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OpinionColumnistsMichael Dobie

Donald Trump’s world of unstable truth

President Donald Trump, accompanied by Vice President Mike

President Donald Trump, accompanied by Vice President Mike Pence, right, speaks during a White House senior staff swearing in ceremony in the East Room of the White House on Jan. 22, 2017, in Washington. Credit: AP / Andrew Harnik

From the moment Donald Trump took his hand off the Bible, every day has been an endless spigot of news. Dawn to dusk — and sometimes before and after hours — it’s been a dizzying mashpot of orders signed, meetings taken and canceled, statements made and walked back, tweets and counter-tweets, rallies and counter-rallies, bewildering speeches and surreal interviews.

And because of 24/7 coverage on cable TV, news websites and social media; their insatiable appetite for all things Trump, good and bad; poisonous partisan politics; and Trump’s out-of-the-gate pace, we lurch from crisis to crisis and sound bite to sound bite with a breathlessness that sometimes precludes sober analysis.

The wall, immigration, refugees, tariffs, torture, trade wars, health care, secret overseas prisons, the Supreme Court, abortion, inner-city crime, pipelines, infrastructure spending — some worthy of debate, some not, some inscrutable — all of it was on the menu in Trump’s first week.

But there was spice, too, in that heavy diet — his absurd claims of massive voter fraud in the election, and the continued attacks on the media by him and key strategist Stephen Bannon.

Why, both critics and supporters moaned, can’t Trump and company stay on message? Why get distracted from the very real issues facing the country? Are they trying to distract the rest of us from the stuff of substance?

Those are the wrong questions. Because these alleged tangents are much more than evidence of Trump’s inability to stay on message. And they aren’t distractions from his agenda.

They ARE his message and his agenda, as much as any policy.

Start with the axiom that information is power. Despots and demagogues get it. It’s why they seek to control their countries’ media.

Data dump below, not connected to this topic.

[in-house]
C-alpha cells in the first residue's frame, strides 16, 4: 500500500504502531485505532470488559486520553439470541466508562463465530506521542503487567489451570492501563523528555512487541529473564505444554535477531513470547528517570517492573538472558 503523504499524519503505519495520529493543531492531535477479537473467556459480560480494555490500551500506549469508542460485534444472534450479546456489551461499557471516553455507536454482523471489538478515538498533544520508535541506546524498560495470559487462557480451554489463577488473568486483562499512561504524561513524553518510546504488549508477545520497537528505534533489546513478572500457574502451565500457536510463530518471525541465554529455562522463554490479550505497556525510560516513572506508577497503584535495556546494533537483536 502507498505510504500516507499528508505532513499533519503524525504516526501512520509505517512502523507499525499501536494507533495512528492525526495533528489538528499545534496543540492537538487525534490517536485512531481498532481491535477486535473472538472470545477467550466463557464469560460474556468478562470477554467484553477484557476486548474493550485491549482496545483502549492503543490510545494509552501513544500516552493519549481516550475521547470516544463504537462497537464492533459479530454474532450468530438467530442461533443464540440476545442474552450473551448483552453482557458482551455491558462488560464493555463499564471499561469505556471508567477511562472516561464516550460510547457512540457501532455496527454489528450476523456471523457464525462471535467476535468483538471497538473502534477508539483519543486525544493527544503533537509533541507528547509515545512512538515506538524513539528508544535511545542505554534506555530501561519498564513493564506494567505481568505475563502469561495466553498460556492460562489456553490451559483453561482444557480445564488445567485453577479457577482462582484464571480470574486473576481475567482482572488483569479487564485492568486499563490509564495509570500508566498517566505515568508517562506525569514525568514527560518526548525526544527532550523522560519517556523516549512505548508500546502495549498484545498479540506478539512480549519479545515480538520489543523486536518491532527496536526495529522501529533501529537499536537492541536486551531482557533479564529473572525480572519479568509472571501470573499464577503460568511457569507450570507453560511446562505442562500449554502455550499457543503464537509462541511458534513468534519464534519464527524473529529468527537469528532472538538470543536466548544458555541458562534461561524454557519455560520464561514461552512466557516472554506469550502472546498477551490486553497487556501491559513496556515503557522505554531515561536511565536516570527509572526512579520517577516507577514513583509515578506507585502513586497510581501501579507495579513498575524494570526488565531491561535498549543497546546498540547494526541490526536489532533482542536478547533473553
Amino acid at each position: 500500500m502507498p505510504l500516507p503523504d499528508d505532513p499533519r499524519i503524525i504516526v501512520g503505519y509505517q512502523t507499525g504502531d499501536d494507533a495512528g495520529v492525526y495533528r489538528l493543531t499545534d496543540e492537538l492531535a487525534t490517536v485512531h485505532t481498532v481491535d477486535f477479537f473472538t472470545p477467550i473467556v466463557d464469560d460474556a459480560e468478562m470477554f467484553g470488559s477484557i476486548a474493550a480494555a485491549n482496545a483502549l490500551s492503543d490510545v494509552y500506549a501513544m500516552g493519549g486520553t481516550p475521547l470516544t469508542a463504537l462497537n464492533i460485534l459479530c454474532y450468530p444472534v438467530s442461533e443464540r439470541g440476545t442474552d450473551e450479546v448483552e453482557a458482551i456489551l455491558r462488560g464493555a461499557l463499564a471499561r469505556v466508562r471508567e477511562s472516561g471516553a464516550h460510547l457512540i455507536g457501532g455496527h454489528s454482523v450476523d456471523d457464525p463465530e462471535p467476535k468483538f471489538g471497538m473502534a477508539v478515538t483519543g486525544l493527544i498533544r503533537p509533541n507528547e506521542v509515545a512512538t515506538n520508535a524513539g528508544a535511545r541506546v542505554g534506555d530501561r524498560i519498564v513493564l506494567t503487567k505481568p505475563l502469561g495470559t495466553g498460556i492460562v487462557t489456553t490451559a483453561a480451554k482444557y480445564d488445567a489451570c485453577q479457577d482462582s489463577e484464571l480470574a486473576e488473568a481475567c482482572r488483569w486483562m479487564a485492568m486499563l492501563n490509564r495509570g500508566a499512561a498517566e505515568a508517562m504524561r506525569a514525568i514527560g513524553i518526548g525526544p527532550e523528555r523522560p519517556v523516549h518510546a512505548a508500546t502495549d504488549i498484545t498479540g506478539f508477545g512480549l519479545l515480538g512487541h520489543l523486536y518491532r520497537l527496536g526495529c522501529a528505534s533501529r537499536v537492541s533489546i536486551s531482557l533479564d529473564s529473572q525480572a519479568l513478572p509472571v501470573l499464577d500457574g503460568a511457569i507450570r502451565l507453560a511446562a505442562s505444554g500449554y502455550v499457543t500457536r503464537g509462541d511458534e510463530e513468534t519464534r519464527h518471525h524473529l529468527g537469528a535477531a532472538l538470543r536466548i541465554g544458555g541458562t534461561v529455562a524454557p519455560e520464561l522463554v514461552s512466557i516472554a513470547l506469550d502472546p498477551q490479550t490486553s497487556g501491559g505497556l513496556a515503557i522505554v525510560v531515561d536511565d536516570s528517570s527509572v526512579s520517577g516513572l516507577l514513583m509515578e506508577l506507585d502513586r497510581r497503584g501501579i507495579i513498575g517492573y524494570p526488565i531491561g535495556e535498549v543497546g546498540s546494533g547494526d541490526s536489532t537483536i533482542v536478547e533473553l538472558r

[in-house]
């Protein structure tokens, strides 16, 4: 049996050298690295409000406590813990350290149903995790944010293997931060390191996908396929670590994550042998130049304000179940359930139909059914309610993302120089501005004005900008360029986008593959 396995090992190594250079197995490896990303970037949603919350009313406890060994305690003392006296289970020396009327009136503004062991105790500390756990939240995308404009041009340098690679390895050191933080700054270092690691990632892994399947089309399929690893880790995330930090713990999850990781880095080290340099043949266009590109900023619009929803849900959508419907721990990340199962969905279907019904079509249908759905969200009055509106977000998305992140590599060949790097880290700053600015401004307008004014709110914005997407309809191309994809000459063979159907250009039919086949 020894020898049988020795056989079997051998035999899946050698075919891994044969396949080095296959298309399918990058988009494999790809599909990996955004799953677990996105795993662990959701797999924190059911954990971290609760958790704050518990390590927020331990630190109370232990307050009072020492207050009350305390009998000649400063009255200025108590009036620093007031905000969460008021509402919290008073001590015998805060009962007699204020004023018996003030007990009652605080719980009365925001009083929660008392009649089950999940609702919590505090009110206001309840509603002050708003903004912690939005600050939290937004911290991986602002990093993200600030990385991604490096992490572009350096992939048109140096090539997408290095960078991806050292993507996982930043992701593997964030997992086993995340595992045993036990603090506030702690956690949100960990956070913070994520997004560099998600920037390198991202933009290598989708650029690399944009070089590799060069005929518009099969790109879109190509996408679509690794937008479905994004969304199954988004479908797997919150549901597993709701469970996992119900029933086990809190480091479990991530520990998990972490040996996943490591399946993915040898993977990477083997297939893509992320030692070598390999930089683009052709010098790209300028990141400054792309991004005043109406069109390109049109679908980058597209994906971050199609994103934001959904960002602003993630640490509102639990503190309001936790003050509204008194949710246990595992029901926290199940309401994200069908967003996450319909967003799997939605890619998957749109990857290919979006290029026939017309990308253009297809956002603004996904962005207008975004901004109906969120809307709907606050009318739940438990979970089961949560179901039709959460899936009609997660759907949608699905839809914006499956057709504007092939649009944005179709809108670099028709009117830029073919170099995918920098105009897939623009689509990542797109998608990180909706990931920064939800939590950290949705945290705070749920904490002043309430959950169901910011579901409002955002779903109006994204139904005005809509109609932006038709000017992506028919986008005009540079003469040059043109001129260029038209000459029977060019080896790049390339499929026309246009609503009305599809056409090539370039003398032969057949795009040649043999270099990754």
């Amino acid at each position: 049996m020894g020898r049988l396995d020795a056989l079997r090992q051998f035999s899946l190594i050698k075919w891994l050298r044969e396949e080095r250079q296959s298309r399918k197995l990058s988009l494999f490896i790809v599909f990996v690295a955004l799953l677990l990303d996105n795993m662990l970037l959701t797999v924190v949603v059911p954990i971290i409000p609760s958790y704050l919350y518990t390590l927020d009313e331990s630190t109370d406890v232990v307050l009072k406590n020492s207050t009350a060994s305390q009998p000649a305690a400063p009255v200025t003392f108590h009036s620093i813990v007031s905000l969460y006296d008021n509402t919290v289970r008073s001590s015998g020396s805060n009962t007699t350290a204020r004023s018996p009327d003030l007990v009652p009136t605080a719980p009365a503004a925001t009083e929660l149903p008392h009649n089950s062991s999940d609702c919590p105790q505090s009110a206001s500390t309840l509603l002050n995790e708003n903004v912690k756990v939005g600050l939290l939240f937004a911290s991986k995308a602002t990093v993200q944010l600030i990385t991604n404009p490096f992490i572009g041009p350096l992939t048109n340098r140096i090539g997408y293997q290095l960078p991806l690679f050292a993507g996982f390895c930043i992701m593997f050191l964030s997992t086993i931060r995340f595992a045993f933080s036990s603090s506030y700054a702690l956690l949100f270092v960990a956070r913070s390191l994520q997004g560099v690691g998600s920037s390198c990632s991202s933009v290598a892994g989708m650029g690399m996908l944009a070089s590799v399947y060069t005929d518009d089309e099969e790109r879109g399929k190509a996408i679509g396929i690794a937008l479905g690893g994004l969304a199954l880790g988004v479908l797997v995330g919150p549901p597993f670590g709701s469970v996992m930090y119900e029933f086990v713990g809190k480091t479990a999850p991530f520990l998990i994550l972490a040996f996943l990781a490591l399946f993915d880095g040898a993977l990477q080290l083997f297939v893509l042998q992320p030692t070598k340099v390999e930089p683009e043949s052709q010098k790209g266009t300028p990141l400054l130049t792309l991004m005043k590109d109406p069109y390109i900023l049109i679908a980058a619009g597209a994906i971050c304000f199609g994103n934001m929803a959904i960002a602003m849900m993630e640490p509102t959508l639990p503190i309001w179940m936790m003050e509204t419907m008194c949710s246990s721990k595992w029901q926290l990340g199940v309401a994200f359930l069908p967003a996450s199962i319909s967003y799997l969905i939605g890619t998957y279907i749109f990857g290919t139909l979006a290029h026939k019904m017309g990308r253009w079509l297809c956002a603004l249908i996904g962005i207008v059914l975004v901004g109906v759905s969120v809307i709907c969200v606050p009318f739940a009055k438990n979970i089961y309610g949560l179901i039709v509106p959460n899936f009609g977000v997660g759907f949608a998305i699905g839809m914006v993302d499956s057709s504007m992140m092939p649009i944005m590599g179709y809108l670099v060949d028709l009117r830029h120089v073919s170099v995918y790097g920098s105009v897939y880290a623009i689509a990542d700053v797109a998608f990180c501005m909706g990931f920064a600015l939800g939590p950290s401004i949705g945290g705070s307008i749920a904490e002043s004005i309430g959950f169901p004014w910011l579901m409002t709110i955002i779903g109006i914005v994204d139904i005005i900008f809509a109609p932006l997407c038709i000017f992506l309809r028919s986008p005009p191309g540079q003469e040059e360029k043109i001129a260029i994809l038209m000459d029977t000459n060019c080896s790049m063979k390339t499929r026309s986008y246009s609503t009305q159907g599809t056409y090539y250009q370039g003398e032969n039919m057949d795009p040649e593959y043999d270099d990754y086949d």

Trump and Bannon’s rhetoric is intended to sow distrust. If the public refuses to believe the media, then leaders can say anything and it’ll be accepted. When you deal in untruths and deceptions, and Trump is unlike any president in this regard, information control is critical. Because if the media can’t hold him accountable, who can? Not the Democrats. Their criticism would be easily dismissed as partisan politics.

After the National Park Service tweeted crowd photos from Trump’s inauguration and Barack Obama’s in 2009, Trump ordered the agency’s acting head to produce other photos that might prove his audience was bigger than reported, according to The Washington Post. What’s next? Orders to other agencies to produce other data to prove other alternative facts?

It’s no wonder “1984” — George Orwell’s 68-year-old novel about a totalitarian state that distorts truth to control its subjects — became the best-selling book on last week.

Now consider Trump’s thoroughly debunked claim that 3 to 5 million people, including immigrants here illegally, improperly voted for Hillary Clinton. Yes, he is very worried he will be deemed illegitimate because she won the popular vote. But focus instead on how that’s morphed into a call for an investigation into voter rolls — which indeed are poorly maintained by inefficient boards of election that don’t remove many people who’ve moved or died. But there’s no evidence those souls are voting in any significant numbers.

By claiming they are, Trump buttresses GOP attempts to tighten voting regulations, which always target people who don’t typically vote Republican. The problem in this country has never been that too many people are voting; it’s that not enough vote.

If you can create your own universe of alternative facts that are not questioned, and stack the deck of people who will pass judgment on you at the polls, you’re on your way to 1984.

Michael Dobie is a member of Newsday’s editorial board.